What is your hope for the bigness project? In a perfect world, what would the people who complete the 14 weeks get out of it in the end?

“A whole lot more than muscles. To me, it’s always about more than the muscles, more than the training. That’s the entry point, that’s the fun stuff. But it’s also the stuff that’s going to open your world to so many possibilities you never dreamed of or realized were possible. At the end of 14 weeks, I’d love for every person to feel amazing in their skin, physically, yes. With bigger, broader muscles wherever they have chosen to build them. But also come out of it with greater confidence, and bigger, broader voice in the world.”

What’s your favorite movement in the Bigness Project, and why?

“Literally any kind of biceps curl. I think we all know why :)”

I already do CrossFit, and I don’t want to stop my gyms programming and classes. Can I incorporate the Bigness Project into going to CrossFit?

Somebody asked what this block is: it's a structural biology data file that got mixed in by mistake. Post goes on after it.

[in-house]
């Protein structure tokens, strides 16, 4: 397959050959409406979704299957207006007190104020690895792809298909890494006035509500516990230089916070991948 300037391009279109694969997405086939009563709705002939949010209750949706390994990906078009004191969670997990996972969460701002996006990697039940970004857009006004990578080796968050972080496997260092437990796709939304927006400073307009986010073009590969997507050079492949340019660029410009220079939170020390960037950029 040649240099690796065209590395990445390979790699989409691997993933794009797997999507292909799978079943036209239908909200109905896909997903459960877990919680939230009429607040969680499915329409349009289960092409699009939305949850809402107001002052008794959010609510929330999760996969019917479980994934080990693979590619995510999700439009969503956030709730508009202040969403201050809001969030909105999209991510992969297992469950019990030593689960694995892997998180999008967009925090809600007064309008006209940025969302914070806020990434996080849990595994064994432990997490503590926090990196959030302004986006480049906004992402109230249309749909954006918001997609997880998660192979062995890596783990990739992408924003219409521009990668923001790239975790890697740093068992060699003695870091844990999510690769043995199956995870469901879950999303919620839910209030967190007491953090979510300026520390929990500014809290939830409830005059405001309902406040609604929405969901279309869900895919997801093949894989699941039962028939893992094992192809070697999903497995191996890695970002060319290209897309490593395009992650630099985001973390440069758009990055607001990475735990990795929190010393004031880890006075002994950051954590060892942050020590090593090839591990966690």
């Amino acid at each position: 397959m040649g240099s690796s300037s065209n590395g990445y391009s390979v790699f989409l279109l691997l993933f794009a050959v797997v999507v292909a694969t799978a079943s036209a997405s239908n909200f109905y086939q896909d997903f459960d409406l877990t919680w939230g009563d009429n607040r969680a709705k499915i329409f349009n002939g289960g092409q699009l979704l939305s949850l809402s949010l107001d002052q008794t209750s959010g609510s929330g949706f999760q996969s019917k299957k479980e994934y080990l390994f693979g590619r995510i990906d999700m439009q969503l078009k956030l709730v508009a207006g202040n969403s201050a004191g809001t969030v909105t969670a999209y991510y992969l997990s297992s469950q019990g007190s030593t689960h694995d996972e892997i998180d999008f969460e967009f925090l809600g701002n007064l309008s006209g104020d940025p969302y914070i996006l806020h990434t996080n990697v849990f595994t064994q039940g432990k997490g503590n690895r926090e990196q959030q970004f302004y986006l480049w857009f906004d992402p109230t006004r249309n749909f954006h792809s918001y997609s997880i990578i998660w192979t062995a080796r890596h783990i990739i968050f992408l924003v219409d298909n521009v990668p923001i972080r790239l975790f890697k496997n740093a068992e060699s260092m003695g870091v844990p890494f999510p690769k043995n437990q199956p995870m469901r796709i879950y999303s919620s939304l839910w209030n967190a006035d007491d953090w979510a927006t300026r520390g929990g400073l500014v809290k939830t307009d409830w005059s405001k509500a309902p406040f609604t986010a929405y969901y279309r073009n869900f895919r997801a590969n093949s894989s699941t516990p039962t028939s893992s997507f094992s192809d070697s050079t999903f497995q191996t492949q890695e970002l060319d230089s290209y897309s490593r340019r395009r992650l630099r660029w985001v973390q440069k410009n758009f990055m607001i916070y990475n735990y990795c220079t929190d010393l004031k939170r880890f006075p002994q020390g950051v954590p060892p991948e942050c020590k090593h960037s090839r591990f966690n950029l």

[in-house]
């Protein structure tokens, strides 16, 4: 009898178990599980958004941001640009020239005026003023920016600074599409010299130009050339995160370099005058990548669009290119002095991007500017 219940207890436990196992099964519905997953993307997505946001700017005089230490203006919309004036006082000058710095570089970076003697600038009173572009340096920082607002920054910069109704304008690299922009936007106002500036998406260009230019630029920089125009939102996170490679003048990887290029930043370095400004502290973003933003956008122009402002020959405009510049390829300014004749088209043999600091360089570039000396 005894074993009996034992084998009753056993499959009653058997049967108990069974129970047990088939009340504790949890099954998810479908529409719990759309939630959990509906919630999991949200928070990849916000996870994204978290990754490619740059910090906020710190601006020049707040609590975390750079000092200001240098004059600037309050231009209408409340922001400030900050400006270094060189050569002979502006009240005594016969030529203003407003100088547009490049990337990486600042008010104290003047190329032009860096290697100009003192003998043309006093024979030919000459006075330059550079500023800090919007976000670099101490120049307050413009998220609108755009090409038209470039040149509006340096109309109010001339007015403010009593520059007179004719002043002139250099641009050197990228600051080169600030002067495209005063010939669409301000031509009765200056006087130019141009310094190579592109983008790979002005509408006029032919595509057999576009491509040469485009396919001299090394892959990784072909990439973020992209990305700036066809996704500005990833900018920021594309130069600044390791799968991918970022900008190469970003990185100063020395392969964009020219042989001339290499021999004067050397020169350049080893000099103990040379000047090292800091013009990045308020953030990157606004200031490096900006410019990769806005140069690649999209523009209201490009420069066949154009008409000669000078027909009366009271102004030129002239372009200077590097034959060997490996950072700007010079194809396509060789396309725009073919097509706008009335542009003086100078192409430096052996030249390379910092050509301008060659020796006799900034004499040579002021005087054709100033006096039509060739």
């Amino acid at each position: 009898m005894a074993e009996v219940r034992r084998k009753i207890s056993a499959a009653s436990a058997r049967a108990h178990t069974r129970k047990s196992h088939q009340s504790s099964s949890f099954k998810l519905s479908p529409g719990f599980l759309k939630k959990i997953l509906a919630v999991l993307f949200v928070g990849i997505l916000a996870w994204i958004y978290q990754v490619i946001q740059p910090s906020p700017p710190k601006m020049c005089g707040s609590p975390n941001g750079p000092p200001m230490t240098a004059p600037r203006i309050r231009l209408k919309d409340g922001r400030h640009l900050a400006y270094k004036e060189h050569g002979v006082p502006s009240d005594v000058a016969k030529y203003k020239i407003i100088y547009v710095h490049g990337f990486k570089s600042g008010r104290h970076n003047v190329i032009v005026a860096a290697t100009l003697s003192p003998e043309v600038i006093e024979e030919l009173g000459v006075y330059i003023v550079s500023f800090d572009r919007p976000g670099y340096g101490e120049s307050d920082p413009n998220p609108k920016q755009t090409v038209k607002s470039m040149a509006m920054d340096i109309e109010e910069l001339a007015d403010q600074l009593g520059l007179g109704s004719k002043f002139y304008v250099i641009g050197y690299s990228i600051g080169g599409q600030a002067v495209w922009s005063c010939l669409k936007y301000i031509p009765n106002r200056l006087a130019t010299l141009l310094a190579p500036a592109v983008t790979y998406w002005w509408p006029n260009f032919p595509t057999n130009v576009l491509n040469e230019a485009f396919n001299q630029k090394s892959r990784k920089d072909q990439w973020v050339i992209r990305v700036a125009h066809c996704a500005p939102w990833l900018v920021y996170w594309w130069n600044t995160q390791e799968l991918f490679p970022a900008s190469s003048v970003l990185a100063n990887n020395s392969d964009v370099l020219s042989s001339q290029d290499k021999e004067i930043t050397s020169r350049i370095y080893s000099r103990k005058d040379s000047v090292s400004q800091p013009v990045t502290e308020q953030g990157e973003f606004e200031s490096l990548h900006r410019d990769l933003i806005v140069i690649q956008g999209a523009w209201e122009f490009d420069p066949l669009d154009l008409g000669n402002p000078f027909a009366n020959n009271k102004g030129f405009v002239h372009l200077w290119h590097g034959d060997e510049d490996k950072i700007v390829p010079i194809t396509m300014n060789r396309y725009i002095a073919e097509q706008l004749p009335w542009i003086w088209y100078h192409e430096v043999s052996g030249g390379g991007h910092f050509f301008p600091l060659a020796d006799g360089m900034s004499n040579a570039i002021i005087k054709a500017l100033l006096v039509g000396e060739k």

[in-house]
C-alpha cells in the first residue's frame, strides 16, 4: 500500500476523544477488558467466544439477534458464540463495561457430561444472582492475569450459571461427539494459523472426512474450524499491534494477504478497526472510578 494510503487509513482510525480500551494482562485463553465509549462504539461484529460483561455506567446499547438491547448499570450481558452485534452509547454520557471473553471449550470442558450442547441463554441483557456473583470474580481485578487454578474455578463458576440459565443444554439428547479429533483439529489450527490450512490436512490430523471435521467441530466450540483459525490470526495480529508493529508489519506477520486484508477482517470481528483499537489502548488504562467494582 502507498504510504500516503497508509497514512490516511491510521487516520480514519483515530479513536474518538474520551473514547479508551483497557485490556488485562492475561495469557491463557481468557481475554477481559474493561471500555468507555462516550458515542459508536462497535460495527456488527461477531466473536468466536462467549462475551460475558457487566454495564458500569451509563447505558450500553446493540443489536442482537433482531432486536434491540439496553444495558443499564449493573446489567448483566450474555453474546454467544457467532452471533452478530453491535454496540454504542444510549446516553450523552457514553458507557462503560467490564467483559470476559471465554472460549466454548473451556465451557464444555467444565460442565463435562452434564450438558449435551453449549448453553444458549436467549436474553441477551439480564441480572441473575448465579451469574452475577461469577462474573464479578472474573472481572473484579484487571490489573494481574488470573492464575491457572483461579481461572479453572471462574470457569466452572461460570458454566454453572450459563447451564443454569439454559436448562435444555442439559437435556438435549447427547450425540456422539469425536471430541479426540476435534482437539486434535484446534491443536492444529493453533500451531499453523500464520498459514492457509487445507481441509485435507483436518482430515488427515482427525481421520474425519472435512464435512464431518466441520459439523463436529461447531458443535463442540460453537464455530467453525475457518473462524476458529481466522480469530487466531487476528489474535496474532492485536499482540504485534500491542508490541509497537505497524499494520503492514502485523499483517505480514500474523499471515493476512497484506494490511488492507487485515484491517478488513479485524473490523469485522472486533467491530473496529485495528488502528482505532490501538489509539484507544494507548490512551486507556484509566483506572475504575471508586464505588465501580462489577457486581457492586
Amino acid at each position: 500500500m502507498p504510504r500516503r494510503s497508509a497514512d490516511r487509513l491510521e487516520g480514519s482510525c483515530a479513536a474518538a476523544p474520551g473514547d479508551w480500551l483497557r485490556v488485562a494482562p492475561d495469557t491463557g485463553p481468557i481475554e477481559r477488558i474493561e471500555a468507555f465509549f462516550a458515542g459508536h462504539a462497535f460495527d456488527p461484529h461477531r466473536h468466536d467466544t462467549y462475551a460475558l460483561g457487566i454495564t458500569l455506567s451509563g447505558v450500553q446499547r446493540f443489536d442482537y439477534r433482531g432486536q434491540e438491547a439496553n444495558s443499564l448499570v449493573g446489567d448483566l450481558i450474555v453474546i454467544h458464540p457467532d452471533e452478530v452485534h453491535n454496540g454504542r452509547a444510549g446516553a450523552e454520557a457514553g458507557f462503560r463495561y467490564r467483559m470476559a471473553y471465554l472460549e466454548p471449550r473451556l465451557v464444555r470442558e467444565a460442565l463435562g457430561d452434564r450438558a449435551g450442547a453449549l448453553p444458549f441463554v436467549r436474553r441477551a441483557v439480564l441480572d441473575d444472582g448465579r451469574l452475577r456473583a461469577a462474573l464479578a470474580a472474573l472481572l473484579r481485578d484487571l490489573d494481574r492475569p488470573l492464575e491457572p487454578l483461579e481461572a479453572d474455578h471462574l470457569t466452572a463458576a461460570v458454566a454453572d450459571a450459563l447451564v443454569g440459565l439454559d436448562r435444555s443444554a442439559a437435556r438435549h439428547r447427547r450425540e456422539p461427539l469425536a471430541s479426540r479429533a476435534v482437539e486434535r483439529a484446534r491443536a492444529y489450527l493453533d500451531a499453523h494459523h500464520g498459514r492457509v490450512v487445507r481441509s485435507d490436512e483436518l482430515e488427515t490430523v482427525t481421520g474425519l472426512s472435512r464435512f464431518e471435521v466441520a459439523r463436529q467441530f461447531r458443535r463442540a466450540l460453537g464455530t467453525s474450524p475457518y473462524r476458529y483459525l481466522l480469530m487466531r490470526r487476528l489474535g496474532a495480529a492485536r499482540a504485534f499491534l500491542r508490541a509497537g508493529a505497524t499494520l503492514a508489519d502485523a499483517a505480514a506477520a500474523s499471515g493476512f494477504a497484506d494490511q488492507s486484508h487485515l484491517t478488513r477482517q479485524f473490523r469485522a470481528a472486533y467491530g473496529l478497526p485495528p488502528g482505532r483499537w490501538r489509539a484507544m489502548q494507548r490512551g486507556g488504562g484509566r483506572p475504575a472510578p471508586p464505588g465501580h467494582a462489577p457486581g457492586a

Totally. I was just talking to the fabulous Julie Read about this. Depending on your gym’s programming, and how frequently you’re doing CrossFit workouts, you can certainly incorporate Bigness workouts. The accessory work, like direct biceps and triceps stuff, is a great supplement. Shoulder stability stuff, like rear delt work and rows, are also great. Some of the additional glute work, like mini-band work, banded donkey kicks, frog pumps, is always good for rounding things out. Where you’d have to be mindful of how you implement is in adding a lot of additional upper body pressing and lower body pulling work, as that’s typically covered pretty well in CrossFit programming. It’ll depend on your body and your unique situation, and you’ll absolutely want to pay attention to volume and fatigue and recovery, but there’s definitely potential to have success with the two together.”

The Bigness Project Re-Opens TODAY (May 2)!
It goes up in price on Friday May 5, so I wouldn’t wait if you want in.

If you decide to join me and my friend Taylor @SheThrivesBlog in a quest for bigness, let me see what you’ve got going on by using the hastags

#ladybulk !!

We can’t wait to see you all getting that PUMP ON!